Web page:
Some Grammatical Pet Peeves

So, I’m grading papers now, which is not my favorite part of adjunct teaching but is a hazard of the job.  Along the way, there are, of course, grammatical and stylistic mistakes that drive me a little mad.  Here are some:

Too Many Commas: some writers seem to think that an overabundance of commas is a good thing.  While I tend to be a fan of the comma, and use it a lot in my own writing, it’s important to place them in the right spot.

Too Few Commas: complex sentences demand commas.  If you’re writing one, you must set off the introductory dependent clause with a comma in order to cue your reader that the clause is over and the sentence proper is beginning.

Rhetorical Questions: it is, in my humble opinion, lazy writing to begin or end an essay with a list of rhetorical questions.  I’m reading your essay for answers, not questions.

Rhetorical Quote Marks (a.k.a., “scare quotes”): while appropriate for Bennett Brauer, rhetorical quote marks are rarely appropriate in an academic essay.

The Academic “We”: sorry, Scot, I’m not a fan.  We’re not going to explore something in this essay.  You are, and I’m going to read about it.

Get a Deal on One of My Books

Today and tomorrow only (July 14th and 15th):
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Ask, Seek, Knock journeys through the prayers of the Bible and the history of the church and shows how you can use these prayers as your own.

Why Christianity21?

Next fall, Doug and I are hosting a learning party in the Twin Cities for people who love Christ, love Christianity, and are interested in the future. The two of us have been given the microphone a lot in the past decade, and we began our event company with the express intent of giving the mic to others.

Our first few events have spotlighted one or two presenters, but for Christianity21, we wanted to follow the excellent example of TED Talks and give some of the most provocative and innovative voices in the faith 21 minutes each to communicate their passion. Some will give straight talks, others will use various media, still others will present 7 minutes each day, building their presentation throughout the event.

As you can see on the website, the presentations run the gamut of topics from theology to grassroots organizing to consumerism to ecclesiology to parenting. Although all of the voices are women, the topics are as broad as any Christian conference I’ve ever seen.

At our events, there is no “green room.” In other words, the presenters (whom we are calling “Voices”) won’t be hiding away when they’re not onstage. They, along with other Christian leaders, activists, publishers, and the like, will be mixing it up with everyone else. We hope/plan to build a true community at this gathering.

As I mentioned, all of the Voices are women. That’s not a gimmick, nor is it an affirmative action decision. Instead, it’s our attempt to catalyze a chemistry at an event that’s never been achieved before. It’s an attempt to do something different. (If you’re a guy (or a woman) who feels uncomfortable about that, probably all the more reason that you should be there!) And, as well as their presentations, all 21 of these Voices will be in a pulpit somewhere in the Twin Cities that Sunday morning, so you’ll get another chance to hear one or two of them.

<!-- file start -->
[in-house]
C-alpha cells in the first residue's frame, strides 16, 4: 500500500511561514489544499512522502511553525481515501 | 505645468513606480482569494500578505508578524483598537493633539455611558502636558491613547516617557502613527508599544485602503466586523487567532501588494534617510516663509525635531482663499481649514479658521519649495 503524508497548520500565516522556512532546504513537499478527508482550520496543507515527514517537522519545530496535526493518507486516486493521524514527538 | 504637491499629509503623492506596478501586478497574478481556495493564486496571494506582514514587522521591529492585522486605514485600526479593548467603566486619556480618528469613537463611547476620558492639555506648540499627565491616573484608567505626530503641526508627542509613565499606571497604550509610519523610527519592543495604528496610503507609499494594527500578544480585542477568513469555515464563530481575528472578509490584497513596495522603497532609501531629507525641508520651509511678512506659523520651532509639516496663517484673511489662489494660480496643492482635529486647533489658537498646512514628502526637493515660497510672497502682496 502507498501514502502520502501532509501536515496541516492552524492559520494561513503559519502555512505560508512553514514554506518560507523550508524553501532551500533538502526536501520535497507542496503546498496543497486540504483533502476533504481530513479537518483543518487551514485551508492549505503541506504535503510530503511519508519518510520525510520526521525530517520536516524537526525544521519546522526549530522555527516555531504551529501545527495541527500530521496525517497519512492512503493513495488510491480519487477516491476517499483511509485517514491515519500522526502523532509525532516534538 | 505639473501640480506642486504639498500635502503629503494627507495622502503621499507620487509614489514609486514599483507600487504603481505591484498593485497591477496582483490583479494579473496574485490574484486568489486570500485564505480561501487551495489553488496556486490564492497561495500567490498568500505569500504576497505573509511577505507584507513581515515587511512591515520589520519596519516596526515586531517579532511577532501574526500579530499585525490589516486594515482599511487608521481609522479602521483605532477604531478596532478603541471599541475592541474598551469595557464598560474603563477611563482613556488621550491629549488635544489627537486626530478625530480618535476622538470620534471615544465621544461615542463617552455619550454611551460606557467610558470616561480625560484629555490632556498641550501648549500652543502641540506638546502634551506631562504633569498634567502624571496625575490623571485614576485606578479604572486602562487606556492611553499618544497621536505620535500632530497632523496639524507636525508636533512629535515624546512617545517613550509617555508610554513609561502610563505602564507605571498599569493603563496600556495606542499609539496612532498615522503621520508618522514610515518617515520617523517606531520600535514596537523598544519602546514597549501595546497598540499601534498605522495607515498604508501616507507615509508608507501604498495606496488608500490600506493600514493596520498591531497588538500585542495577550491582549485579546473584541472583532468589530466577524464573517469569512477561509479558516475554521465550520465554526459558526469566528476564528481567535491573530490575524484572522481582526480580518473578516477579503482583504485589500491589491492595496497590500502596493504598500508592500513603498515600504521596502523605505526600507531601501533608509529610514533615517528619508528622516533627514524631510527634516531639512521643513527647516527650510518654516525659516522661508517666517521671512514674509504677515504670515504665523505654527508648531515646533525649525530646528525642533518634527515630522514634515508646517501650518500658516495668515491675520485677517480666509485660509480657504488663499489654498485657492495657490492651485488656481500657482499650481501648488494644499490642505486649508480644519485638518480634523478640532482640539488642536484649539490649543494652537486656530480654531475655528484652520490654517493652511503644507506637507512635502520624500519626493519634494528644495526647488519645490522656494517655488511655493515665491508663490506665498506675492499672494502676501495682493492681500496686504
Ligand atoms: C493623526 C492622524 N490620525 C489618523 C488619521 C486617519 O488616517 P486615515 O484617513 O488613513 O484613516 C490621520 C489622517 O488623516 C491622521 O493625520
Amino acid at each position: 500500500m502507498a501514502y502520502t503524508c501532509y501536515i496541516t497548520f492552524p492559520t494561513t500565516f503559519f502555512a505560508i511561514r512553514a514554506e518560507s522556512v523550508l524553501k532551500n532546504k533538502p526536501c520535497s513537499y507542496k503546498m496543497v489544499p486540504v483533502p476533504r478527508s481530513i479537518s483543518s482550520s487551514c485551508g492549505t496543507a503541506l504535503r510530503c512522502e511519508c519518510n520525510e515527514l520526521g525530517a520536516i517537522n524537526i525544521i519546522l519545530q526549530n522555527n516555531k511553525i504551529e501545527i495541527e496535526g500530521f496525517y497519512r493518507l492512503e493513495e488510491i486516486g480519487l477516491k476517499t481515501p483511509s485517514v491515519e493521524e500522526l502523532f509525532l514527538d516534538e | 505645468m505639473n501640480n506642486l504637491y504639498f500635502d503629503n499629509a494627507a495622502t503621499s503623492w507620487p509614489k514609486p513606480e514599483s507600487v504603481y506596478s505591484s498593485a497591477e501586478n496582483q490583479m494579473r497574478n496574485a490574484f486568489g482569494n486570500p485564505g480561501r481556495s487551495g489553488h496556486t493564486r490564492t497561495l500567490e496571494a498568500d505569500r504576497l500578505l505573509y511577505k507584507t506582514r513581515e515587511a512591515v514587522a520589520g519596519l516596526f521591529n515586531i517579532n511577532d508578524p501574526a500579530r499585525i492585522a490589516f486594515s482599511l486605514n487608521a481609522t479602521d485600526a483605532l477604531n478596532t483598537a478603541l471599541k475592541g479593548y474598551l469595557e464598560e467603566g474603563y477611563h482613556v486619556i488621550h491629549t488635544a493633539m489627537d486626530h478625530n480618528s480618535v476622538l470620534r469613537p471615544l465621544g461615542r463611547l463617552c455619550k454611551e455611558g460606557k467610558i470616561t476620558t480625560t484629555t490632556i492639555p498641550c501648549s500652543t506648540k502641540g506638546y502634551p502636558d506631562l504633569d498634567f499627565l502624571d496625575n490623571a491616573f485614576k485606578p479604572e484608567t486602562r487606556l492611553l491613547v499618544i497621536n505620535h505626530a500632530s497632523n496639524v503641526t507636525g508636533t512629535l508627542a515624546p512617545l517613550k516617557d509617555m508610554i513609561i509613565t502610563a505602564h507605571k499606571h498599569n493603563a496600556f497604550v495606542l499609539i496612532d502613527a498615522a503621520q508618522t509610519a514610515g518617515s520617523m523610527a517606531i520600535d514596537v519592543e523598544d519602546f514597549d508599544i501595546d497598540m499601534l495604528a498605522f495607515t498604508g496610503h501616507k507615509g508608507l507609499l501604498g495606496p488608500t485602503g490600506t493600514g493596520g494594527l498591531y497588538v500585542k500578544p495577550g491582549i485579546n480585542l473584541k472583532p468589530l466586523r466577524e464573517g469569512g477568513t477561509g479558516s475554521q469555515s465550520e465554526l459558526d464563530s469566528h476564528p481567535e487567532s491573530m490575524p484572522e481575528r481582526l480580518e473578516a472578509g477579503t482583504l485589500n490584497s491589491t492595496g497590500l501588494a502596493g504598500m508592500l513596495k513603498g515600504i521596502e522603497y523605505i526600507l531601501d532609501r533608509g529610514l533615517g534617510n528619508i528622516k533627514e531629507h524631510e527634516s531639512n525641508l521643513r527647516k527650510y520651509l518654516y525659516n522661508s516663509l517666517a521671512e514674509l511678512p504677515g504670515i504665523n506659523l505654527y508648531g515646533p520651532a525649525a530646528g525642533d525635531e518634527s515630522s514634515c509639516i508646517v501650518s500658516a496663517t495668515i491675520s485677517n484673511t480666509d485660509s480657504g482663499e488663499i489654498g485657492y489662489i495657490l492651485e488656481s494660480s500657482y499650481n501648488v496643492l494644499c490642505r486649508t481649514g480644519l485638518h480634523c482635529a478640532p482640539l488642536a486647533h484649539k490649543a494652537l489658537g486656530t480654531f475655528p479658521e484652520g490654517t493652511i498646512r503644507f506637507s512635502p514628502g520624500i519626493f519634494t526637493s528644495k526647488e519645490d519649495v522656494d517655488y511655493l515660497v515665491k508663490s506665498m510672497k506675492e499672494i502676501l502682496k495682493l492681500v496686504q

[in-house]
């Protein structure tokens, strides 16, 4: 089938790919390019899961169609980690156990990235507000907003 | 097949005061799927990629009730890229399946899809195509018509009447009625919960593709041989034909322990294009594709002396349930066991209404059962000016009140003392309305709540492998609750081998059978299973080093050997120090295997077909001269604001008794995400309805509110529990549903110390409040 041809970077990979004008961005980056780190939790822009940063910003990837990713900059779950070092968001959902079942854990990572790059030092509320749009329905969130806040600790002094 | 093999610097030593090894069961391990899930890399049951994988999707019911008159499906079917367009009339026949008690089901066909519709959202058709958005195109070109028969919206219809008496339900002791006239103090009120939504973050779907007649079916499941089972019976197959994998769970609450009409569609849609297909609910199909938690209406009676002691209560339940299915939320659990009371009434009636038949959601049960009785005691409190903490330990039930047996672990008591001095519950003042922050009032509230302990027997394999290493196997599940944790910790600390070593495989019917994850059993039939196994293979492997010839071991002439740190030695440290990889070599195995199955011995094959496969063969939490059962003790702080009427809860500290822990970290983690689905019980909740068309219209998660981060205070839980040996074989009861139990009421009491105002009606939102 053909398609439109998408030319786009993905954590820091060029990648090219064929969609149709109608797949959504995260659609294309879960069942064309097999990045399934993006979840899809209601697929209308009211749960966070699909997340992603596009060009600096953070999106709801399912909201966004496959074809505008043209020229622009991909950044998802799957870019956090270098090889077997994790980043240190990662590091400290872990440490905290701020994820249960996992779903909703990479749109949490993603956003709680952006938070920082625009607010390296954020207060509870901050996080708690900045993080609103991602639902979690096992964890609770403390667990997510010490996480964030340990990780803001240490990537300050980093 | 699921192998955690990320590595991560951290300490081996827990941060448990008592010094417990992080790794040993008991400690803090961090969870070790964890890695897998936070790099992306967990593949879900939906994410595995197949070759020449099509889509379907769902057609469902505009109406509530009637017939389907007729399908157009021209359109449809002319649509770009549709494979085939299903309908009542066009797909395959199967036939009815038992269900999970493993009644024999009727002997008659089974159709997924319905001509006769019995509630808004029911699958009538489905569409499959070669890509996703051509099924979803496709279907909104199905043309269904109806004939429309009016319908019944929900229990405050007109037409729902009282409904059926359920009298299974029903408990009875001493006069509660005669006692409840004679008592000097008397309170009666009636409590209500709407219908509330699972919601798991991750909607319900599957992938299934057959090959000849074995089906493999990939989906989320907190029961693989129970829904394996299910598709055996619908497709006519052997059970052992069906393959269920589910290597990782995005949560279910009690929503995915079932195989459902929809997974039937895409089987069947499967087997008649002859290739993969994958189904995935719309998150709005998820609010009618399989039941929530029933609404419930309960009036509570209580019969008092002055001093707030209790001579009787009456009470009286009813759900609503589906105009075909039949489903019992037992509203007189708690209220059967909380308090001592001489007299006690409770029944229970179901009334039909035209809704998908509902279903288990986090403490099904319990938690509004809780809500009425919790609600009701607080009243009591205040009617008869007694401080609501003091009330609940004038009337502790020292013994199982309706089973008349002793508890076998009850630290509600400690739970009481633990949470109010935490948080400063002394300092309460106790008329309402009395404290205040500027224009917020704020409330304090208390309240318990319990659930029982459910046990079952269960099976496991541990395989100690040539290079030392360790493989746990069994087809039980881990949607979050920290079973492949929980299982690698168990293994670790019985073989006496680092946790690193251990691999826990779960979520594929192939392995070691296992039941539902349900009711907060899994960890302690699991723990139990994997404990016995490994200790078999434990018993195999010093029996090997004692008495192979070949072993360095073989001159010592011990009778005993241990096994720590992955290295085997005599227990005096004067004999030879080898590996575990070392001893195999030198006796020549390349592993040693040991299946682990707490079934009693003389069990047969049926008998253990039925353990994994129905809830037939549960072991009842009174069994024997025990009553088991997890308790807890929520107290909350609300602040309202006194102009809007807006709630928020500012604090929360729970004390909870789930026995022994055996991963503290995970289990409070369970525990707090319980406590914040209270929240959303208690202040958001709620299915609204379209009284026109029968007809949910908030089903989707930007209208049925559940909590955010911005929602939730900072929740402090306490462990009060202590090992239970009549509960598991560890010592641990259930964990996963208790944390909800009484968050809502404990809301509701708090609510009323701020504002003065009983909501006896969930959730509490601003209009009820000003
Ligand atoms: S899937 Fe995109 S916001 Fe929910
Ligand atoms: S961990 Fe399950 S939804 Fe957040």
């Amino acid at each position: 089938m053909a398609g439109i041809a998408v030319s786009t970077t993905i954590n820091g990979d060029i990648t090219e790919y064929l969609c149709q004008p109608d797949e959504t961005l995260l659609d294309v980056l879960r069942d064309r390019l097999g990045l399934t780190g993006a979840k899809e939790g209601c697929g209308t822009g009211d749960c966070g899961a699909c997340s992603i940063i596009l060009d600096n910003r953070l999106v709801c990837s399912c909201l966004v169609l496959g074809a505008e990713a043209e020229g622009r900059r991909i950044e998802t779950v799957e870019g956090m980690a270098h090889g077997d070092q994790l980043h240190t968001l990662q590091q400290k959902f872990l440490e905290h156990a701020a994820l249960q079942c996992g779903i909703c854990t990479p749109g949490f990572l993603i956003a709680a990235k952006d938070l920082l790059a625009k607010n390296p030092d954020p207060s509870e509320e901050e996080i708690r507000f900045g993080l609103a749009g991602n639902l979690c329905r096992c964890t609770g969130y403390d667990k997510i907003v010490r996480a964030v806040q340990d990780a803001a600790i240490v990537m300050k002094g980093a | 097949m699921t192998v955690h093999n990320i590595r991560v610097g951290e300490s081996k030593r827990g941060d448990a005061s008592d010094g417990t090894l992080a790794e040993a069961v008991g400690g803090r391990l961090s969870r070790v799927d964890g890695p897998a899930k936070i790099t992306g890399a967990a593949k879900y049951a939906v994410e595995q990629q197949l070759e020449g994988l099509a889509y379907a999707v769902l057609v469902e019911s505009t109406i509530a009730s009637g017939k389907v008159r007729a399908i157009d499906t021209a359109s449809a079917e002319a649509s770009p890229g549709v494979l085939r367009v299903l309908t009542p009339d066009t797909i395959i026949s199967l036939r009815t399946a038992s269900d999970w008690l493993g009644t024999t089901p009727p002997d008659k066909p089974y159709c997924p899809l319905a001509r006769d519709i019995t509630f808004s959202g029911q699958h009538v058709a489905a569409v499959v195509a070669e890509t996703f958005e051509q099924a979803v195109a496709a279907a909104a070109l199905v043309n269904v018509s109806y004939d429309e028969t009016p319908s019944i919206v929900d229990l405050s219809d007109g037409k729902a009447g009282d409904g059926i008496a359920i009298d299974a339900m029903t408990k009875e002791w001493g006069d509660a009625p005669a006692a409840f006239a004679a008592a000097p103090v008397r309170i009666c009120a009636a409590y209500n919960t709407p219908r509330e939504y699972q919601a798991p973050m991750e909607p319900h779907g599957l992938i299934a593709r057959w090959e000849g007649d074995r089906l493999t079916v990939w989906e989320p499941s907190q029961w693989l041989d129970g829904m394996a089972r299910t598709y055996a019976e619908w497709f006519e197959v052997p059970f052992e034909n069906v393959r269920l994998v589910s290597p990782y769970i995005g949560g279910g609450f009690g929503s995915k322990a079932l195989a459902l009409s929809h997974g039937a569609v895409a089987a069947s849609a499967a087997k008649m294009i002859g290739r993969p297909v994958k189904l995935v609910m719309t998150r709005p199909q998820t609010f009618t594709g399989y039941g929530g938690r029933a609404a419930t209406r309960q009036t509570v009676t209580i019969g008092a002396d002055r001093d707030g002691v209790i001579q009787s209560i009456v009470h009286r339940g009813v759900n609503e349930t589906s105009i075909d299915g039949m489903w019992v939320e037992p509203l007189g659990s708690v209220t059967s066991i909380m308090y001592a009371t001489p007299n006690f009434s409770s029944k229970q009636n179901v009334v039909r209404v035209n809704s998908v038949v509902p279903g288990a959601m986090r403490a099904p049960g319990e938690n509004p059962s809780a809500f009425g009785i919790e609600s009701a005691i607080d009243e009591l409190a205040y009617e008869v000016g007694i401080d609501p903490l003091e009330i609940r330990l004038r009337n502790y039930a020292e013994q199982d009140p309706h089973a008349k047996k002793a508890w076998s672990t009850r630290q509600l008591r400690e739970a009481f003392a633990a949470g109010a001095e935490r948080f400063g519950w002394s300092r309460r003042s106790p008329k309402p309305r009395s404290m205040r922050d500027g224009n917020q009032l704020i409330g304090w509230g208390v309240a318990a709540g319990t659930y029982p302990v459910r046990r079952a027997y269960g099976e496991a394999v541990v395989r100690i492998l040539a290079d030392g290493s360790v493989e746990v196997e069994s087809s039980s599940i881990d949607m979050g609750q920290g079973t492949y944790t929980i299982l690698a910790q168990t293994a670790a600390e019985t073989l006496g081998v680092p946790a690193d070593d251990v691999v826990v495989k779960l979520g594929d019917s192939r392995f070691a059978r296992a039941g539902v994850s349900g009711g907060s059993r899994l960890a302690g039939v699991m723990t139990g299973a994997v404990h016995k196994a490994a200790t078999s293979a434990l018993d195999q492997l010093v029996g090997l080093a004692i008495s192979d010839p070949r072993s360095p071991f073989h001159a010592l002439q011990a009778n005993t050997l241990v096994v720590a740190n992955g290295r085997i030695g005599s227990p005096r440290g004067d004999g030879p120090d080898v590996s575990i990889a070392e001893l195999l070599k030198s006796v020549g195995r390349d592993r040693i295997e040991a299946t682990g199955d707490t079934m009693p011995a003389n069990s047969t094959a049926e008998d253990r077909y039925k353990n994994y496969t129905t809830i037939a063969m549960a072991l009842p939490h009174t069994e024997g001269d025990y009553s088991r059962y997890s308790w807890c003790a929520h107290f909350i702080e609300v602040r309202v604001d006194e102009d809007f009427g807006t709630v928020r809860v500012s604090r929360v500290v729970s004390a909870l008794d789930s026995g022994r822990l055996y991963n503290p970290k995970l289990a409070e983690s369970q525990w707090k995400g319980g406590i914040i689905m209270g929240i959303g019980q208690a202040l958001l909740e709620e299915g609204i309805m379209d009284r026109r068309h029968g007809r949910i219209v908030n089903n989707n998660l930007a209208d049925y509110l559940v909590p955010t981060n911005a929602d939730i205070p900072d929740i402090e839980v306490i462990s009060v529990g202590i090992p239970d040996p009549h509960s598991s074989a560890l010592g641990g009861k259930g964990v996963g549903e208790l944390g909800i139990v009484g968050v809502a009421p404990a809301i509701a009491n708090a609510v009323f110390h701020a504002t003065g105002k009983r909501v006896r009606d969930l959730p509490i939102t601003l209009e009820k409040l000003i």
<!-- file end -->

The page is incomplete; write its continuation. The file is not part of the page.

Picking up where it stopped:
We also thought it’s high time that speaker/authors like me, Doug, Joe Myers, Shane Claiborne, Peter Rollins and others should be sitting behind the registration table, handing out nametags. And that’s just where you’ll find us.

We’ve done everything we can to keep this event affordable. As you can imagine, flying in 21 speakers and paying their expenses does add up, but we’re working hard to raise sponsorship money to subsidize that. We’ve worked out a great deal on a hotel/breakfast combo, and we’re committed to keeping the registration at our events under $200.

So, if this sounds interesting to you, if you’re intrigued about the way the Christianity will be changing in coming days, if you’re keen to hear women get the mic for a few days, then consider joining us, October 9-11, for Christianity21.

Whence Religion Coverage in the News?

The Dallas Morning News pioneered the Sunday “Religion” section in daily newspapers, launching it in 1994. They were quickly emulated by newspapers around the country, including my hometown newspaper, the StarTribune, which established a more politically-correct sounding “Faith and Values” section on Saturday.

As someone — like over half of Americans — who takes religion seriously, I’ve enjoyed that section. About three times a month, there was an original story by the local religion beat reporter, and once-a-month they picked up a story off the wires. There was also the “Notes” section with newsbriefs about religion stories local, national, and international, plus a Faith and Values Calendar that displayed concerts and lectures around the Twin Cities. They even ran the occasional column. In all, it gave those of us interested in religion an nice weekly sense of what was going on around the metro area.

The DMN killed the religion section a few years ago, relegating it to a noteworthy blog. That blog has thrived, on the good graces and during the free time of its authors…until now. Yesterday, Get Religion reported (via Rod) that the DMN has reassigned its two excellent religion reporters, Sam Hodges and Jeffrey Weiss, to cover suburban issues.


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